I went to see the band Of Montreal play at the Broadberry last week, and to say that it differed from my expectations would be a huge understatement. First of all, when I saw two prices online, one for advance tickets and one for day of show, I assumed that meant that it would be fine to show up and buy tickets at the door. But when I got there with two friends, just after of Montreal had started playing, the show was already sold out. However, the bouncer took pity on us (either that, or he saw an opportunity to make some extra cash) and let us in in exchange for the ticket money.
I hadn’t been to the Broadberry before, and I figured that it would be pretty low-ley, just a bar that happened to have live music. But once I got into the venue, I could see that the band was definitely the focus. The stage was all the way at the end of the building, which was rather skinny, and the entire area between the bar and the stage was completely packed with people, all there to hear of Montreal play. Still, I was thinking that there couldn’t possibly be much to write about for a concert – it would just be a typical set, with a pretty packed and excited crowd. But it ended up being one of the most bizarre concert experiences I’ve ever had.
When we worked our way up through the packed crowd closer to the band, I could see that there was a dynamic light show projected on the wall behind the band. Actually, the projection took up even more space than just the wall – the band, the speakers, the light fixtures, and even the hands of some audience members up above their heads were mottled with colored light. Some of the moving images were abstract shapes; other times it was video, often overlaid with other images. They were all overly saturated, which combined with the confusing images to create a psychedelic effect.
During every song, different characters would come out onstage to dance and move in odd ways around the musicians. Some of them wore all white, along with white masks, so that the projected images could be clearly seen moving across their forms. One of these held long sticks with a long swath of white fabric attached, so that when they spread their arms they had a 10-foot wingspan, and the moving colors of the background could be seen on their “wings” as well. In another instance, a figure came out with large arms and legs attached to them and a huge circle where the head should be, and the lighting designer actually projected the image of a strange totemic creature’s face onto the circle, so that the figure looked like a large bizarre four-legged creature.
Other times, instead of white-dressed figures, the background figures came out in costume and danced or acted out scenes behind the musicians (although no matter what they were dressed in, they always wore some kind of mask). At one point two figures came out wearing American flag-patterned body suits, dog masks, and boxing gloves and pretended to get in a boxing match, which was broken up by someone wearing an Abraham Lincoln mask and a Flash costume. This was followed by the two dog-headed figures partially stripping, revealing a second body suit underneath that was pink-colored and had a set of very large, very false breasts attached, and the three characters held hands and swayed as the song came to an end.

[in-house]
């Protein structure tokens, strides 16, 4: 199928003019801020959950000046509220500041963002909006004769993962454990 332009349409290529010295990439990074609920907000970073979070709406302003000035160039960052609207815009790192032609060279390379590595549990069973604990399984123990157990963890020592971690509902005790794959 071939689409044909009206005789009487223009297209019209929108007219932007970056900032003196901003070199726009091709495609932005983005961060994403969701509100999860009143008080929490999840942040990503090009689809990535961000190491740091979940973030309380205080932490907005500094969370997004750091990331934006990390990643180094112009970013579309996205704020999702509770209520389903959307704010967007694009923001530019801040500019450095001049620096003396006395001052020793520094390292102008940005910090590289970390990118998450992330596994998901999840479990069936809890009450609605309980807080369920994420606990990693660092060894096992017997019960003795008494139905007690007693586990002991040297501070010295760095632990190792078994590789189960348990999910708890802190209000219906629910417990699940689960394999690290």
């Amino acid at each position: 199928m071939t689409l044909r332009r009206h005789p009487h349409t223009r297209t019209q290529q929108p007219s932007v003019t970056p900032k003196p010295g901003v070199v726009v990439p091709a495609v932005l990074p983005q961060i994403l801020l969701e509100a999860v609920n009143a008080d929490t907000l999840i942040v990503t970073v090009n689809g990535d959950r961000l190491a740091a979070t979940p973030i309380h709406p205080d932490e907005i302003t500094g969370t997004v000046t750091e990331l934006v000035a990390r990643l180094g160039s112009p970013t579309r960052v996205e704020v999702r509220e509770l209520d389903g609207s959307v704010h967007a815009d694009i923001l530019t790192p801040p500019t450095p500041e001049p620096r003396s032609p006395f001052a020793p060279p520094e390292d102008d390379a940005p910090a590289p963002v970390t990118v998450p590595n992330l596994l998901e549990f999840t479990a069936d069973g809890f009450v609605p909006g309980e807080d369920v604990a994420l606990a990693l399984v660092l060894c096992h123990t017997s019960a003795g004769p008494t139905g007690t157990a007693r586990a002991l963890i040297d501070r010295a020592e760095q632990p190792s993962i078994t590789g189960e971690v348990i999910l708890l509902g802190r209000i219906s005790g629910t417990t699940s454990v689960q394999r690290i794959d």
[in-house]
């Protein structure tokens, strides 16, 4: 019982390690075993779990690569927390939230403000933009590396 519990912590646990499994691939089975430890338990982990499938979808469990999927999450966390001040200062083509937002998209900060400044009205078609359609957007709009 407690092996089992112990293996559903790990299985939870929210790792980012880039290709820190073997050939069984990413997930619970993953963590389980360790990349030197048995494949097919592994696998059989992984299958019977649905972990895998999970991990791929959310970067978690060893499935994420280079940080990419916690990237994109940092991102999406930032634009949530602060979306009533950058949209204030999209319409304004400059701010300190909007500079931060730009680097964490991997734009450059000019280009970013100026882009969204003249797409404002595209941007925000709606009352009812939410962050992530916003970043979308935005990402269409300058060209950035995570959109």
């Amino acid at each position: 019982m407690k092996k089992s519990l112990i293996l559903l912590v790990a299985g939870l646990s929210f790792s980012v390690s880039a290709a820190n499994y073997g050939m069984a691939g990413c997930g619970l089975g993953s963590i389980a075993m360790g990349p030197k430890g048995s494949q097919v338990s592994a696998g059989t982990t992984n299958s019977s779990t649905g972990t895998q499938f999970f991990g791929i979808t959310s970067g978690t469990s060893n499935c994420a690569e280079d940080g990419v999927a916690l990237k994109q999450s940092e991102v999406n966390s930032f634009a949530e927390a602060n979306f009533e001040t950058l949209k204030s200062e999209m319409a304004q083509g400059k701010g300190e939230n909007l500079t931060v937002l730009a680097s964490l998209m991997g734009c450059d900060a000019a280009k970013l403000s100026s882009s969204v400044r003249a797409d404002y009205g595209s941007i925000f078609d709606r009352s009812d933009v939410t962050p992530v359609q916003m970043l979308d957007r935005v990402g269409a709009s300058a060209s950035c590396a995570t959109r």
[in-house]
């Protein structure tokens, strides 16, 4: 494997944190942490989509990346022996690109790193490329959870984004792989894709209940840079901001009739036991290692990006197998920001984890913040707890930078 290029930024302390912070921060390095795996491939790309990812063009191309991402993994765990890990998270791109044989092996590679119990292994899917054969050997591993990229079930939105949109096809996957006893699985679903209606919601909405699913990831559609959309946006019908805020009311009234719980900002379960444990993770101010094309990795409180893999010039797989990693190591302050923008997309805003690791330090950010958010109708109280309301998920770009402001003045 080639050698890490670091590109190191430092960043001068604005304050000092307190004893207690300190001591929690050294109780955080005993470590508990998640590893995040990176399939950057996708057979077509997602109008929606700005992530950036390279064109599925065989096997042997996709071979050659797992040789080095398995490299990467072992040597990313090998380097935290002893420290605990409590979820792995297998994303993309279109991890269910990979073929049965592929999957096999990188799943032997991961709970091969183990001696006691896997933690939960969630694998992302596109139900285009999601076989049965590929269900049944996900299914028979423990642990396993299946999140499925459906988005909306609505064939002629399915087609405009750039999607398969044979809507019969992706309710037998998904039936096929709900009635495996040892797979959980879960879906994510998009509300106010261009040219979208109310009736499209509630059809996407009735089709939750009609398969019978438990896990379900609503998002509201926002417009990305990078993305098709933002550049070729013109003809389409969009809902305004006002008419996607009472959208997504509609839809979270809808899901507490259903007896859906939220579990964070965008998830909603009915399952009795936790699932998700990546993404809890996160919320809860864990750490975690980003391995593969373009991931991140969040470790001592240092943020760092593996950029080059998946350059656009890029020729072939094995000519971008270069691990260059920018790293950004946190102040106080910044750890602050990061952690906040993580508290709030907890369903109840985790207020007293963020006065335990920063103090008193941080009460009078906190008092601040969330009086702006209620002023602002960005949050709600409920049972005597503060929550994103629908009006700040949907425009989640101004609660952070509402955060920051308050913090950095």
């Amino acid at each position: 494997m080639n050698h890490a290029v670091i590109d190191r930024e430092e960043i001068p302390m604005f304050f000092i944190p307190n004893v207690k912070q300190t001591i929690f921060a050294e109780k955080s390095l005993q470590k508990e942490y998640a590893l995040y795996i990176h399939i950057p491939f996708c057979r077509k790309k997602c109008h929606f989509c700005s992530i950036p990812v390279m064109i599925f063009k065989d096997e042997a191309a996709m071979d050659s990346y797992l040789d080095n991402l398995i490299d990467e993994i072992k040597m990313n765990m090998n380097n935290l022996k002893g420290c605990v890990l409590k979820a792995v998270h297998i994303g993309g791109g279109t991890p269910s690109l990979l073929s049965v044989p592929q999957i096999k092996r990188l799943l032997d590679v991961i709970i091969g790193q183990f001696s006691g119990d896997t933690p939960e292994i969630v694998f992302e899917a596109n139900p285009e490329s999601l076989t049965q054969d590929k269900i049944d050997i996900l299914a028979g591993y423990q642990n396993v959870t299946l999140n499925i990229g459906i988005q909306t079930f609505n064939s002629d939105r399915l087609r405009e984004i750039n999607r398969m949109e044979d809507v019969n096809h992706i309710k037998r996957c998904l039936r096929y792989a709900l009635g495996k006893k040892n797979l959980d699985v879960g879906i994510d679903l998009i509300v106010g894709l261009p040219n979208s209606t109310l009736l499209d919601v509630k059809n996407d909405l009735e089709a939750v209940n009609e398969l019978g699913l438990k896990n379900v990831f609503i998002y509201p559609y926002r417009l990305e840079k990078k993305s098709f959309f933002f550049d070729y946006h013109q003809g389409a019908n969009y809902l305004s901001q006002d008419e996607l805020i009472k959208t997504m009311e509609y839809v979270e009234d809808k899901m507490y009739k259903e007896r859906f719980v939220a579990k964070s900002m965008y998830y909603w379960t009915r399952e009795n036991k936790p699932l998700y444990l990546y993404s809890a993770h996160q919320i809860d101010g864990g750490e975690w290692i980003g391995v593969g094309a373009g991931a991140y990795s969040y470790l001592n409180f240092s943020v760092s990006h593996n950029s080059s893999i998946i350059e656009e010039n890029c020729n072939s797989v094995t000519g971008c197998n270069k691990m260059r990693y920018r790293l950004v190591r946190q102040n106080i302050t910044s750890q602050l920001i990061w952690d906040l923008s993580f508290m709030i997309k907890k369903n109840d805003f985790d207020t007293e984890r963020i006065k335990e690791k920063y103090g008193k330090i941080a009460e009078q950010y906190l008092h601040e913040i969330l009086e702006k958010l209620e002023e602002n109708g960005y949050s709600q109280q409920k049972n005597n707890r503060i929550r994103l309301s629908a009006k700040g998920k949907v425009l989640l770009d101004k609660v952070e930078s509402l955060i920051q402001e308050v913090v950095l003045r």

Overall, the show felt just as much like a performance piece as it did a concert in the usual understanding of the word. A lot of it left me feeling confused – I didn’t know what these strange characters were trying to express, if anything, or if all the costume elements were just arbitrary pieces that someone had found and decided it would be funny to combine. But even as I was wondering that, I didn’t really care – I was enjoying it, whether it had a deeper meaning or not. And it seemed to me that the rest of the audience felt the same way – they would cheer whenever a new character came out onstage, and the people in the front would reach up their hands for the characters to touch. There were even some moments where the audience’s involvement felt almost cultish. During one keyboard solo, the background characters gathered around the musician playing and started waving their hands back and forth toward him in a motion almost like bowing. The audience members caught on quickly and began mimicking the motion, so that for the rest of the solo there was a mass waving movement that looked almost like everyone was repeatedly bowing to the keyboard player. To an outsider like me, someone who casually liked the band but wasn’t a die-hard fan, it was odd and a little bit eerie to see the group mentality take over in that way. But there were other moments where I felt a part of the group, in a very comforting and exciting way. The singer’s occasional offhand comments to the audience, or the way that he would smile when the audience sang along or started cheering, made it very clear that he was happy to be there performing. This created camaraderie between the singer and the audience, and contributed to the feeling of connection among the audience members and the band.
I can honestly say that I had never been to a show like this before in my life, but I had a fantastic time. The visual media that they blended with their music made it a full sensory experience, adding social or political meaning or simply entertainment value to every song. There was a community created within the venue that everyone present was a part of, connecting through their engagement in the music.